products douglas-laboratories cran-max-tm-whole-cranberry-concentrate

CRAN-MAX TM ¶ Whole Cranberry Concentrate

By : Douglas Laboratories


Cran-Max capsules, which provide a convenient, high potency source of whole cranberry fruit extract, may be a beneficial nutritional supplement for individuals who wish to enhance urinary tract health through the natural benefits of this fruit concentrate.


Each capsule contains:
Cran-Max Whole Cranberry Fruit, dried
concentrate ...500 mg
Cran-MaxTM is a trademark of Cape Cod Biolab Corporation.


Cran-MaxTM capsules, provided by Douglas Laboratories®, contain 500 mg of 100% whole cranberry fruit concentrated extract. This all-natural, 100% pure cranberry powder dietary supplement is free of added sugars, artificial sweeteners, and other ingredients.
Cran-Max is derived using a unique extraction process which allows for a higher concentration of all of the active nutrients in cranberries compared to other cranberry supplements. Juice from whole, organic cranberries is extracted from the fruit, concentrated, and infused back into the pure cranberry fiber of the original berry. This unique process provides an exceptionally nutrient-dense cranberry concentrate which contains all of the bioactive ingredients of the whole fruit. As scientists have not yet identified all of the active constituents of cranberry, it is essential that the whole fruit, with its entire complement of bioactive components, be used for optimal health benefit. Cran-Max is distinguished from other cranberry powder supplements by its higher concentration of juice and dietary fiber. Typically, the nutrients contained in 2 capsules of many cranberry supplements have the equivalent activity of 1 ounce of cranberry juice cocktail. However, the potent concentrate in a single Cran-Max capsule provides the equivalent activity of 8 ounces of cranberry juice cocktail. As a result, fewer Cran-Max capsules provide superior nutrient concentration than other extracts or fruit juice cocktail. Consequently, Cran- Max is an effective and convenient means of supporting urinary tract health.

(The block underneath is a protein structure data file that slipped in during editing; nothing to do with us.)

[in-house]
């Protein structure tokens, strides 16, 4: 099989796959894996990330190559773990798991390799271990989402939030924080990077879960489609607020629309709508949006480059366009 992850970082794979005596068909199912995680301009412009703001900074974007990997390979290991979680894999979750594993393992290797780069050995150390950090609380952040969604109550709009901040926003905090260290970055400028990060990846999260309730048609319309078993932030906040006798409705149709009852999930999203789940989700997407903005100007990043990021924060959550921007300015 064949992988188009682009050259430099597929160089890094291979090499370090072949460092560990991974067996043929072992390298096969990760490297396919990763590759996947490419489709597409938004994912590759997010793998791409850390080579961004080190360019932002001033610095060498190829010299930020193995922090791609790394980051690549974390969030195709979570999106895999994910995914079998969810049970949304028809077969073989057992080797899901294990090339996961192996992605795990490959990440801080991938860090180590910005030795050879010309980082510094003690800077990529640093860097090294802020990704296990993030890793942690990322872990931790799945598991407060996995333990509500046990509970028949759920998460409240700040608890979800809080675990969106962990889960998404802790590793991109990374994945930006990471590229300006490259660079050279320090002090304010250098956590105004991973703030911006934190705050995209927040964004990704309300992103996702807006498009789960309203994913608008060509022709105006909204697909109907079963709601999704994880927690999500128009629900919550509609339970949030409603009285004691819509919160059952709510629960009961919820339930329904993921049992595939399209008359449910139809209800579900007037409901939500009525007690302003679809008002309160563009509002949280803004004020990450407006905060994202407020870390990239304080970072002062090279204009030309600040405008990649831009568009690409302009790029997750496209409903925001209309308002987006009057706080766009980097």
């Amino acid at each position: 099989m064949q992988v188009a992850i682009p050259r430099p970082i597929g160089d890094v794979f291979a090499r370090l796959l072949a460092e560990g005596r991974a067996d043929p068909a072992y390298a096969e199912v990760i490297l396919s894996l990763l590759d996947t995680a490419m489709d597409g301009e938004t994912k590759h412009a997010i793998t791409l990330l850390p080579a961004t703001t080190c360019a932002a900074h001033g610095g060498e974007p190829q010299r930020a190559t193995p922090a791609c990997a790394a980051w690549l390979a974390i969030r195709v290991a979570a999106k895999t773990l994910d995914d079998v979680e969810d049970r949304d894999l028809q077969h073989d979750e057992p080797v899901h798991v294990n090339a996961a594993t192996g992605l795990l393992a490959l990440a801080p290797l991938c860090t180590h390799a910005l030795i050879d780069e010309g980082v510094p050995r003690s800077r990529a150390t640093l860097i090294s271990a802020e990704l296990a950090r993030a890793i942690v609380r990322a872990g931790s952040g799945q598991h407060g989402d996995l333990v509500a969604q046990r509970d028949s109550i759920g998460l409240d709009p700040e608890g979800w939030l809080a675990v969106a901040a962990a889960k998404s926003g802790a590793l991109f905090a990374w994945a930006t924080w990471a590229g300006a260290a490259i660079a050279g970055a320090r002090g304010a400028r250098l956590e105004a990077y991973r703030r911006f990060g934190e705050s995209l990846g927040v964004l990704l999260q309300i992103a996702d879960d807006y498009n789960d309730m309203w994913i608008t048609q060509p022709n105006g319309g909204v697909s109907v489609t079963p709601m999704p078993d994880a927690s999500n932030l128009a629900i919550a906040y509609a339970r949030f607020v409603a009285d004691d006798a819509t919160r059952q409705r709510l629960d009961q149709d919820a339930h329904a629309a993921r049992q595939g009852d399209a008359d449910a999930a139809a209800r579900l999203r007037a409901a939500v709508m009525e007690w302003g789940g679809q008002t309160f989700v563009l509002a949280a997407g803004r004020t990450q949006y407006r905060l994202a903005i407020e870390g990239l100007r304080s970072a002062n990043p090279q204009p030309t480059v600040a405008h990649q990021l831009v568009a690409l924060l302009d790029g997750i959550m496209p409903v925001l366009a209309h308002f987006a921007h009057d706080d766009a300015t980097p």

Cranberry juice has long been recognized for its role in supporting urinary tract health. Its beneficial properties were originally attributed to its ability to acidify urine. However, recent research indicates that the active components of cranberry prevent deleterious bacteria (such as Escherichia coli) from adhering to the epithelial lining of the urinary tract where they could otherwise congregate, multiply, and induce infection. The identity of the active ingredients of cranberry has not yet been completely described. It appears that two components of cranberry inhibit bacterial adhesion: fructose, a sugar typically found in fruit, and a yet to be identified polymeric compound. Whole cranberries also contain proanthocyanins and anthocyanins, two bioflavonoids known for their antioxidant activity. Other health benefits have been ascribed to the presence of several organic acids including hippuric, ellagic, shikimic, quinic, malic, benzoic, and citric acids. Cran-Max is the only cranberry dietary supplement shown to contain ellagic acid which is reported to be the principle organic acid in natural cranberry fruit.




1 to 2 capsules daily with water as a dietary supplement or as directed by a physician.

Potential side effects/Safety

No adverse effects have been reported.

Keep out of reach of children.


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Avorn, J et al. Reduction of bacteruria and pyuria after ingestion of cranberry juice. JAMA 1994;271(10):751-754.
Fleet, NC. New support for a folk remedy: cranberry juice reduces bacteruria and pyuria in elderly women. Nutr Rev 1994;52(5):168-170. Hamilton-Miller, JM. Reduction of bacteriuria and pyuria using cranberry juice. JAMA 1994;272(8):588.
Nazarko, L. Infection control: the therapeutic uses of cranberry juice. Nurs Stand 1995;9(34):33-35.
Ofek, I et al. Anti-Escherichia coli adheasion activity of cranberry and blueberry juices. Adv Exp Med Biol 1996;408:179-183.
Rogers, J et al. Pass the cranberry juice. Nursing Times 1991;87(48):36-37.tment of depression. Neuropsychobiology 1988;20 (1) :28-35.

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